Welcome to the Homepage of
Prof. Dr. A. C. Filippou

Inorganic Molecular Chemistry, Organometallic Chemistry

Guest lecture Prof. Dr. Josef Michl

Guest lecture on July 18, 2023: "Metalloporphenes, a New Family of Conjugated 2-Dimensional Polymers”

Vortrag Prof. Dr. Takahiro Sasamori

AC-Kolloquium am 13.07.2023: "Chemistry of Hetarenes Including Heavier Main Group Elements"

Vortrag Prof. Dr. Moumita Majumdar

AC-Kolloquium am 06.07.2023: "Designing Cationic Heavier Main-Group Compounds: New Feats in the Field of Catalysis"

Vortrag M. Sc. Tatjana Terschüren

AC-Kolloquium am 29.06.2023: "Chemistry of rigid, planar and bent bis-NHCs annulated to 1,4-dihydro-1,4-diphosphinines"

Research areas

Research in the Filippou group focuses on the areas of advanced molecular transition metal and main group element chemistry, combining the potential of both fields to create new compounds with unprecedented bonding motifs and reactivity. The focus lies on isolating and characterizing highly reactive closed- and open-shell molecules containing silicon, germanium, and transition metals in novel bonding environments, and exploring the ability of these compounds to generate new materials in stochiometric or catalytic reactions. Advanced synthetic methods and state-of-the-art analytical and computational techniques are used to achieve these goals.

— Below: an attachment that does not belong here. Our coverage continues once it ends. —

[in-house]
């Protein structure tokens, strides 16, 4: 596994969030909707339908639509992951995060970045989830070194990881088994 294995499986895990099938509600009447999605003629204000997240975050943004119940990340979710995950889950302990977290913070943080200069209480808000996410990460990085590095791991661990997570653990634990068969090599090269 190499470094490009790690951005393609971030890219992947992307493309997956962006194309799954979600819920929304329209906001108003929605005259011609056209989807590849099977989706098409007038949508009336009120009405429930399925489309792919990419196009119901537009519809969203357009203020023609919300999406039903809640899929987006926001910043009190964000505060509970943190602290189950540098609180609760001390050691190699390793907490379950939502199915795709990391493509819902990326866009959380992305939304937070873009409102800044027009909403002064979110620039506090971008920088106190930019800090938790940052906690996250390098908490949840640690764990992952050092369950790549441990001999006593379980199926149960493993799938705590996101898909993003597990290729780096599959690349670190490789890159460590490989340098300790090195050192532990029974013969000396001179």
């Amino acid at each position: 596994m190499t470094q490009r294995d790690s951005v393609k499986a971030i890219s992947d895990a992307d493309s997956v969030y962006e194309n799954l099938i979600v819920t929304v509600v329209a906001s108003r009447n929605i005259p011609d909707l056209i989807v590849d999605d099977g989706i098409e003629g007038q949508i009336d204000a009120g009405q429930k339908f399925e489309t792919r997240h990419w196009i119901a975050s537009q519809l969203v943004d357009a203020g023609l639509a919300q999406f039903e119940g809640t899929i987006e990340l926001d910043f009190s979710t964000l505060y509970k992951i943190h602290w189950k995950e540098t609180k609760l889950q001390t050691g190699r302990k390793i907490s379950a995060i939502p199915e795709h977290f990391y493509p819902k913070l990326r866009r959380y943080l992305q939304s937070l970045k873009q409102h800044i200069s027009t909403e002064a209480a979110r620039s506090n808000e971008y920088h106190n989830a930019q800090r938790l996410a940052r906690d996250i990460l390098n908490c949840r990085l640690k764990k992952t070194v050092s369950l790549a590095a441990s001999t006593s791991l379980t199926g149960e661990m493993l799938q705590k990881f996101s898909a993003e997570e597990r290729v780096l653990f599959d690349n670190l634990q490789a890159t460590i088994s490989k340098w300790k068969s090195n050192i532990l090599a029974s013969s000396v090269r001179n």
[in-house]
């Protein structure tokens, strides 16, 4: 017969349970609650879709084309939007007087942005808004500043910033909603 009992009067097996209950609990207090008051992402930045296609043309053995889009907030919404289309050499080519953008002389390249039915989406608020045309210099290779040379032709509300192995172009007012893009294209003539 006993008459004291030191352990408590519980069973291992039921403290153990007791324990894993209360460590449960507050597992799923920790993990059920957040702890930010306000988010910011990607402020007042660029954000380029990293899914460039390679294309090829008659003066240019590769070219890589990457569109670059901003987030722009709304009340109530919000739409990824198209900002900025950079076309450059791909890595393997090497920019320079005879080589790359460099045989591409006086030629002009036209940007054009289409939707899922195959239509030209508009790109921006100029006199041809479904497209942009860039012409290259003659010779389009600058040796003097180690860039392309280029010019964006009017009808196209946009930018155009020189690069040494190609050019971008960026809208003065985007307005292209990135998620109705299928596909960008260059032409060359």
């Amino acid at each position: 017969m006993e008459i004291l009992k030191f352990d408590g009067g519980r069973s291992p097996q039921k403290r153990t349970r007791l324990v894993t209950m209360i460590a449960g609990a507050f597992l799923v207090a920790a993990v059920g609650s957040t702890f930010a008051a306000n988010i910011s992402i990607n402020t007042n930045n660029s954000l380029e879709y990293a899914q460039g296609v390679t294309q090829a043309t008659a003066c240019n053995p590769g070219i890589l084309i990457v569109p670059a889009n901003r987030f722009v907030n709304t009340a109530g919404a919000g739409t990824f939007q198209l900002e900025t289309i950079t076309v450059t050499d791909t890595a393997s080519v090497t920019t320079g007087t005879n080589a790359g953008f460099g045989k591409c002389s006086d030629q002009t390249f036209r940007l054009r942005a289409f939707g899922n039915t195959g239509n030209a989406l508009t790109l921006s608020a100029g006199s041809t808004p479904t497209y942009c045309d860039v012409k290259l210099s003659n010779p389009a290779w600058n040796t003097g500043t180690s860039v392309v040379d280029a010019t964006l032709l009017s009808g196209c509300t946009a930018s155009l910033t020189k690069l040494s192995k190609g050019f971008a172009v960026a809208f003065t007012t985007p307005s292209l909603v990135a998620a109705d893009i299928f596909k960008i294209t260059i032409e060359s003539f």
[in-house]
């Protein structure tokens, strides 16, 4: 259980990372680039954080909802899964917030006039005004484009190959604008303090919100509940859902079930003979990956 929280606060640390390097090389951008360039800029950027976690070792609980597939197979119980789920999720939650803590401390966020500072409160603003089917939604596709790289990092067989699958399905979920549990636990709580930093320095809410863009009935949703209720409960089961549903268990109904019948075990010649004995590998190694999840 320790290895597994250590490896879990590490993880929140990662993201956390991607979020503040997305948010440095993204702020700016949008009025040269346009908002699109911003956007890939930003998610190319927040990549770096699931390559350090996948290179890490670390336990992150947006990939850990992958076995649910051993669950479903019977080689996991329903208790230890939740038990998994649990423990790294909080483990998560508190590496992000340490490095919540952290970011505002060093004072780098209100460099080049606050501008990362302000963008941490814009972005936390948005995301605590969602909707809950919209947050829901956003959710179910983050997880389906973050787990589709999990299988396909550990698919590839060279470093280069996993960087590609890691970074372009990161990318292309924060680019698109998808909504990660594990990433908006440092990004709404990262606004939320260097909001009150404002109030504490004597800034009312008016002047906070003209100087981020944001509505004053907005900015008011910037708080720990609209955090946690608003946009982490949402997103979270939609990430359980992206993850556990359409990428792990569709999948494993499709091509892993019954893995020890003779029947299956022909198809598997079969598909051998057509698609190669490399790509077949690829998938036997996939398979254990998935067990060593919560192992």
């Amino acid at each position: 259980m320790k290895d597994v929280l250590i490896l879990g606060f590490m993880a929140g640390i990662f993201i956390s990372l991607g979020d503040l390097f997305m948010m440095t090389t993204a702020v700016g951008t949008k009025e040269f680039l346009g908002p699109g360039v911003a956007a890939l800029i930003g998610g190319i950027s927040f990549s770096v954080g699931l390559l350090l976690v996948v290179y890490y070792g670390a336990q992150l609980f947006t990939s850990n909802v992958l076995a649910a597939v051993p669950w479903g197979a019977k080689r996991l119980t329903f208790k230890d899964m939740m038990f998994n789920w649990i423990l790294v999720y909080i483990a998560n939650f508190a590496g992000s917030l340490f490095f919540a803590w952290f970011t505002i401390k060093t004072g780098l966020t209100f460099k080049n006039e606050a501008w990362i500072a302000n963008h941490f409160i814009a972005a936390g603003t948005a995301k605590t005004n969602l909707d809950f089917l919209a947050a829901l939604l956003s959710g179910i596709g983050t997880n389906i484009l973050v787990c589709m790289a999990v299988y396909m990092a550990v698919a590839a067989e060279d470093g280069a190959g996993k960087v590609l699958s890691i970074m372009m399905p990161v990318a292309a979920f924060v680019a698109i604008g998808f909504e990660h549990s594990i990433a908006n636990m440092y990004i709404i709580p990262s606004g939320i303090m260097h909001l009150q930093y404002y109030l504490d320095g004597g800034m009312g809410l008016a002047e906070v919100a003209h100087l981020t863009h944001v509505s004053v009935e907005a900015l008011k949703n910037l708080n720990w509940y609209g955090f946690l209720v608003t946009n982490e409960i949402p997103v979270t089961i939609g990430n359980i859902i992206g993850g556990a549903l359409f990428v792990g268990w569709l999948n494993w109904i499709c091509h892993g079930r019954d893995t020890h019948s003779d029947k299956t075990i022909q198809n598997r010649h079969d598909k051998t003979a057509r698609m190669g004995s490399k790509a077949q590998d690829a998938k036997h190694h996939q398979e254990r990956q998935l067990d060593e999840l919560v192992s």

Mo-Sililydyne Complex
© Jens Rump

Triple bonds of Si - Pb with transition metals

We have been studying the chemistry of tetrelylidine complexes of the general formula LnM≡ER, where M is a transition metal, Ln is a ligand sphere, E = Si - Pb, and R is an organyl substituent, for over 20 years.

Protonated Disilicon(0)
© Jens Rump

Low-valent Silicon Chemistry

Due to its abundance, silicon as a ubiquitous component in technologically important materials is an element with high future potential. In our research group, we aim to tame and explore novel, highly reactive silicon compounds.

3D-PES Scan
© Gregor Schnakenburg

Quantum Chemistry

Our research is supported by state-of-the-art computational chemistry methods to gain deeper insight into the properties of the compounds we study and to predict and/or explain reactivities.

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